The Growth Plate
The growth plate is divided into multiple zones (Figure 8). These zones include the reserve zone, proliferative zone, and the hypertrophic zone. The reserve zone is the area closest to the secondary center of ossification. It has epiphyseal vessels the pass through this area but do not provide it with oxygen and keeps the oxygen tension low in this area. It has no known function with respect to longitudinal growth.
The proliferative zone contains a progenitor cell at the top of each flattened column of cells that is not derived from a cell within the reserve zone. These cells have large amounts of glycogen storage and highly active endoplasmic reticulum for protein synthesis. This region is responsive to hormones and mechanical factors. This region is affected in achondroplasia and a single mutation in the FGFR3 receptor will cause proliferative zone not to divide and subsequent failure of longitudinal growth.
The hypertrophic zone is divided into three regions including: the zone of maturation, the zone of degeneration and the zone of provisional calcification. Throughout these zones the large quantities of glycogen stored in the proliferative zone are consumed while the cells transition from a high oxygen tension to low oxygen tension. The role of mitochondria change from one of energy production to calcium storage and eventual release. (Figure 9)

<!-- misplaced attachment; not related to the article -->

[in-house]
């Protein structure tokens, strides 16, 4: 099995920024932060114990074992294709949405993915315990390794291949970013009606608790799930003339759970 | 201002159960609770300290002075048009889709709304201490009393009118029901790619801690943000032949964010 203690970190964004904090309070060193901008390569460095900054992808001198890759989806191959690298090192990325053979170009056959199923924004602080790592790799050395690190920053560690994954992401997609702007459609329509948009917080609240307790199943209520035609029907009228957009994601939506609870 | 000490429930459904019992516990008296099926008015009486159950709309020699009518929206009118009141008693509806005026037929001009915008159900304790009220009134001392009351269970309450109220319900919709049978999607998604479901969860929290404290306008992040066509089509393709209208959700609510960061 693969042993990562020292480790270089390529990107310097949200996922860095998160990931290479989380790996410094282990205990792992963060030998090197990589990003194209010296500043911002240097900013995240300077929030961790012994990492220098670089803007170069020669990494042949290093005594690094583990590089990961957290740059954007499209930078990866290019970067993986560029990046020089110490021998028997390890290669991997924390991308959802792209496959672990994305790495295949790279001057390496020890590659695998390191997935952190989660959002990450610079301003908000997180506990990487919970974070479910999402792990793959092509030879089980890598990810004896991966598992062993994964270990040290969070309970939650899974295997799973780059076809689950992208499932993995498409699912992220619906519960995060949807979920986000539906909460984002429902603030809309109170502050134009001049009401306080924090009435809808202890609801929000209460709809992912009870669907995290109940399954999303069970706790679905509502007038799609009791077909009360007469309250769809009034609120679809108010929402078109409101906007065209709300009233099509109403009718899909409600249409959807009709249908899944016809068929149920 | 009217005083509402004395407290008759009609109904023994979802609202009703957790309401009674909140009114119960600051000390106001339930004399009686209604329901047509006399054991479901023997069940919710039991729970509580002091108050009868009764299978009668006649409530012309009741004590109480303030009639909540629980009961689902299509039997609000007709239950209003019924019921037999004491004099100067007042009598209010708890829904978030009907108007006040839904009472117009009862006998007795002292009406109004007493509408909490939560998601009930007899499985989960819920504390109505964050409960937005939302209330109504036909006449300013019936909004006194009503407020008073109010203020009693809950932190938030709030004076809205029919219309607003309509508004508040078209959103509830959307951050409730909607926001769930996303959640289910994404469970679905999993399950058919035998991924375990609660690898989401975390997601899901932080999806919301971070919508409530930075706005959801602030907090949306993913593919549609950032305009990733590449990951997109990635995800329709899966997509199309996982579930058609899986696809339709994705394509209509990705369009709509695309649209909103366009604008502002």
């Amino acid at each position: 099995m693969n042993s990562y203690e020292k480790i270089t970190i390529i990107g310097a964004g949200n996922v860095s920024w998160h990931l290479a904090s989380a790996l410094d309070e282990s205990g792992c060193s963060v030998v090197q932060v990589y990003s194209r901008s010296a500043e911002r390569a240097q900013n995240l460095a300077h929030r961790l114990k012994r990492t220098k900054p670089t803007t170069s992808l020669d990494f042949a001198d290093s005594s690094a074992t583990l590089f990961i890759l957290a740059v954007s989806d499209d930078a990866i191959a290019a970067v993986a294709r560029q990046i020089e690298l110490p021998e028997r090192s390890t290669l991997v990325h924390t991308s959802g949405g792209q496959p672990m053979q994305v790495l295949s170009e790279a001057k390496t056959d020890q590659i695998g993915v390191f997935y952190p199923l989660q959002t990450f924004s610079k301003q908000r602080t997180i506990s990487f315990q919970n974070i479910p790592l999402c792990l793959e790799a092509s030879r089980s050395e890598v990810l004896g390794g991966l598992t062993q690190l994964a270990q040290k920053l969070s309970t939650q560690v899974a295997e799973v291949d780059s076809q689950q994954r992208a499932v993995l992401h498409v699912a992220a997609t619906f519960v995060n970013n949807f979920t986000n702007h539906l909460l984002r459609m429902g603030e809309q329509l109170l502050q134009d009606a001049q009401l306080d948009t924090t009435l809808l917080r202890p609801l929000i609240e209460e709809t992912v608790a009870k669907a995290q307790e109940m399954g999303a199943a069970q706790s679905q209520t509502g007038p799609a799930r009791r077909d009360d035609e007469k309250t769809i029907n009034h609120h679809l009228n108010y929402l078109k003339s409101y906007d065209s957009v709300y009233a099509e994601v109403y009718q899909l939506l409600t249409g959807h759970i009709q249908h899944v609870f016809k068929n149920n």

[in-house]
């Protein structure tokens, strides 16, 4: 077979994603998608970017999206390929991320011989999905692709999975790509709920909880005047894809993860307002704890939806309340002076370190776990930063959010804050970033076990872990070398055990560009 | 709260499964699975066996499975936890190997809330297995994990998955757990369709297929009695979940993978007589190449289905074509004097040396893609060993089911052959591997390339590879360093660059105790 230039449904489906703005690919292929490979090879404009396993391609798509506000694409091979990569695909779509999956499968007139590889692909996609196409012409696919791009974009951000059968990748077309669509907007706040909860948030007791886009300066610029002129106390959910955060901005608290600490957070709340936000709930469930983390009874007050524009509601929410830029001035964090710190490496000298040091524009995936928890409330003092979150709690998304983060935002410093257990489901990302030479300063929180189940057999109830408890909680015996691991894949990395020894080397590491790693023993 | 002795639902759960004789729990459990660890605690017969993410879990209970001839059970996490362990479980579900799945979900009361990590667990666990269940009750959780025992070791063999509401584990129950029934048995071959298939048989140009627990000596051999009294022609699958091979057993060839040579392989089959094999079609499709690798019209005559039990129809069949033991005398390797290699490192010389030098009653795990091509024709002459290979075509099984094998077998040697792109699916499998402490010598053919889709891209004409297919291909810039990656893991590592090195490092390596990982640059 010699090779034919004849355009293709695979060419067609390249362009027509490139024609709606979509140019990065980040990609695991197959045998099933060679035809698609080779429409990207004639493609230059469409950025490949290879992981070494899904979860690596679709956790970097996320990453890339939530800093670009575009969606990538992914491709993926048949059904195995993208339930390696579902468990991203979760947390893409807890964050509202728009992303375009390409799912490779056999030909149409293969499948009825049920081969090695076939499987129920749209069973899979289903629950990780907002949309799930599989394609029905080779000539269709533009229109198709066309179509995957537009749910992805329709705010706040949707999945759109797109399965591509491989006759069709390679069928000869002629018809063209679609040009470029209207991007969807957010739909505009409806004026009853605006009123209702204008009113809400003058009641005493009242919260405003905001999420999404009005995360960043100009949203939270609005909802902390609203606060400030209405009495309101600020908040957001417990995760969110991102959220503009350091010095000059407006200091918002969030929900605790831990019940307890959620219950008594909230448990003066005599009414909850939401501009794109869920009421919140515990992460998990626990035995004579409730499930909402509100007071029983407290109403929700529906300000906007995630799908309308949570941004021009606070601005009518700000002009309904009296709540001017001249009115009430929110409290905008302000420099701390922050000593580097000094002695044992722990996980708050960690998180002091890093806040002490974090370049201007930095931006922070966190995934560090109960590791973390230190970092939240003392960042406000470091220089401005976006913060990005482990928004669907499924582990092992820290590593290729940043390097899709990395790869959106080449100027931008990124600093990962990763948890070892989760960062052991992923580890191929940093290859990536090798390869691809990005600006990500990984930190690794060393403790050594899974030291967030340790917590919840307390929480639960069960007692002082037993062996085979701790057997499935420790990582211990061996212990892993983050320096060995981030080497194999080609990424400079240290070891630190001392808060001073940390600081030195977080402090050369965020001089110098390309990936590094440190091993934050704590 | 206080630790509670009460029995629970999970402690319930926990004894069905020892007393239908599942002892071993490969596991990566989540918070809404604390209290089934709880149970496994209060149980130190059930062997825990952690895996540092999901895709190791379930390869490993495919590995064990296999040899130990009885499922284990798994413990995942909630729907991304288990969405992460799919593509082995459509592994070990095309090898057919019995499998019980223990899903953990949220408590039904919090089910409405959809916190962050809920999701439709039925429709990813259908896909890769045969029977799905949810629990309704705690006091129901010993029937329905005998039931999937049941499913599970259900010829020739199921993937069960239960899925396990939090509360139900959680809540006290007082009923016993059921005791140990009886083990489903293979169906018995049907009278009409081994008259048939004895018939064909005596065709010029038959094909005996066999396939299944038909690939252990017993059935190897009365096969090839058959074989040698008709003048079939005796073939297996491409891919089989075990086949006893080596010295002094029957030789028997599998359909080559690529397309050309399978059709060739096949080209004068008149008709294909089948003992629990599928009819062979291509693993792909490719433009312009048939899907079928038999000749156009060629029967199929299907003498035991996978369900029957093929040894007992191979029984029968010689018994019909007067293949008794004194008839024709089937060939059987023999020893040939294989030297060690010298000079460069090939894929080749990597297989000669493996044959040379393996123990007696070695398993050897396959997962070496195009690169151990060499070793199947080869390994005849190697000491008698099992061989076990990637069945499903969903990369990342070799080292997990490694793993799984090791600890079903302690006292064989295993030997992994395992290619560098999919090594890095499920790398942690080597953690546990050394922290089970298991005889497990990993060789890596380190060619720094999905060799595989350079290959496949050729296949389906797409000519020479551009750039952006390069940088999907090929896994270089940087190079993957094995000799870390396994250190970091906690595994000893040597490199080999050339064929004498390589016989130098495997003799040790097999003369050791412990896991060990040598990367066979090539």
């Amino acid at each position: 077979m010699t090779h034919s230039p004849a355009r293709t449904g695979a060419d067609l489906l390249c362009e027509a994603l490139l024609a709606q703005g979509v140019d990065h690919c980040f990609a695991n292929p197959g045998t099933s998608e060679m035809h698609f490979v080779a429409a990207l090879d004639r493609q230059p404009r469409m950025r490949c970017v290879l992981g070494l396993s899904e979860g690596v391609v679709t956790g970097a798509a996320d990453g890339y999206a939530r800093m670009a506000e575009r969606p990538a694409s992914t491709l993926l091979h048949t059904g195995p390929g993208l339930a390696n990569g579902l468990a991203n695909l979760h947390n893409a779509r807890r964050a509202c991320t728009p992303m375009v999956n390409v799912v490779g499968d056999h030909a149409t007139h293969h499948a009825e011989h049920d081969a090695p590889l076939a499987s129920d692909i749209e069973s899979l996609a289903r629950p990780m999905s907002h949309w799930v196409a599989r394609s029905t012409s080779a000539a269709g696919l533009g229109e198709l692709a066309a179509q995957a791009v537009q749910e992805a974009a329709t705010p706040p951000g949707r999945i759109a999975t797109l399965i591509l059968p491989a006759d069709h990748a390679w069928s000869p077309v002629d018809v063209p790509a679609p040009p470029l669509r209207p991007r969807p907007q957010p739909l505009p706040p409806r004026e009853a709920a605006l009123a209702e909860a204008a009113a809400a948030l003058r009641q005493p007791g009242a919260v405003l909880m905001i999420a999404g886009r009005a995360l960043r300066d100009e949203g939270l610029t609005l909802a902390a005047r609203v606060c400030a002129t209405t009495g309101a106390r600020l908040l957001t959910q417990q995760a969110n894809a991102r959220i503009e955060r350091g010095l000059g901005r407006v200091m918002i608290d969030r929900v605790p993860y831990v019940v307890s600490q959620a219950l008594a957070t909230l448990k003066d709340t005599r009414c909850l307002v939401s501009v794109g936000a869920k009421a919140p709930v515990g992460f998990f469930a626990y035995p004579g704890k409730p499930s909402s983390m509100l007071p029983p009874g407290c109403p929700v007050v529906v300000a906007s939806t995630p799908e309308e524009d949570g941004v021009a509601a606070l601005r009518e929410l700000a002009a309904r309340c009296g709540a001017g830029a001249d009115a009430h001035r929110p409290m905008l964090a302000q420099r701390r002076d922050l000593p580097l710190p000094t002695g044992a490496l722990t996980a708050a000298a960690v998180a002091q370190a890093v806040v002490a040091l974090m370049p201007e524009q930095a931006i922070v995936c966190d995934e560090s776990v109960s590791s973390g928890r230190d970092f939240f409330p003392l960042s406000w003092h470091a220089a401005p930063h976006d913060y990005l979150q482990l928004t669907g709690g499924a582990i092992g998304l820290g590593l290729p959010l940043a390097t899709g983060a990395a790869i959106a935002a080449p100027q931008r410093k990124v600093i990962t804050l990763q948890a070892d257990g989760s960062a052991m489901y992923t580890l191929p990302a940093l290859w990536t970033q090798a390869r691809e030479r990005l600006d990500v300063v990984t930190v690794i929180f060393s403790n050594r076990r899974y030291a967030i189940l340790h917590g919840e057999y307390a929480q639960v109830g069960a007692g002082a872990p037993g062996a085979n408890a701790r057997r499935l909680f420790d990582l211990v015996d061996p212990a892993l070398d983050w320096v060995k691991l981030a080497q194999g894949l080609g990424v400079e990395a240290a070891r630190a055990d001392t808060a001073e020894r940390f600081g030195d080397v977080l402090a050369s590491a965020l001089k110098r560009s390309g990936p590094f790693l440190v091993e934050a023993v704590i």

The nutrient artery that pierces the central region of the bone bifurcates and branches to form multiple metaphyseal arteries at the ends of the growth plate. These arteries have capillaries that perform a hairpin loop back upon themselves to provide venous return for this low-flow system. These vessels approach but do not penetrate the hypertrophic zone.
Blood vessels penetrate the epiphyses and form secondary centers of ossification through a similar process. When growth is complete, the progenitor cell stops dividing and the cartilage is entirely replaced by bone leaving only an epiphyseal “scar” (Figure 10).
Open epiphyses top picture with closed epiphyses below leaving a “scar”.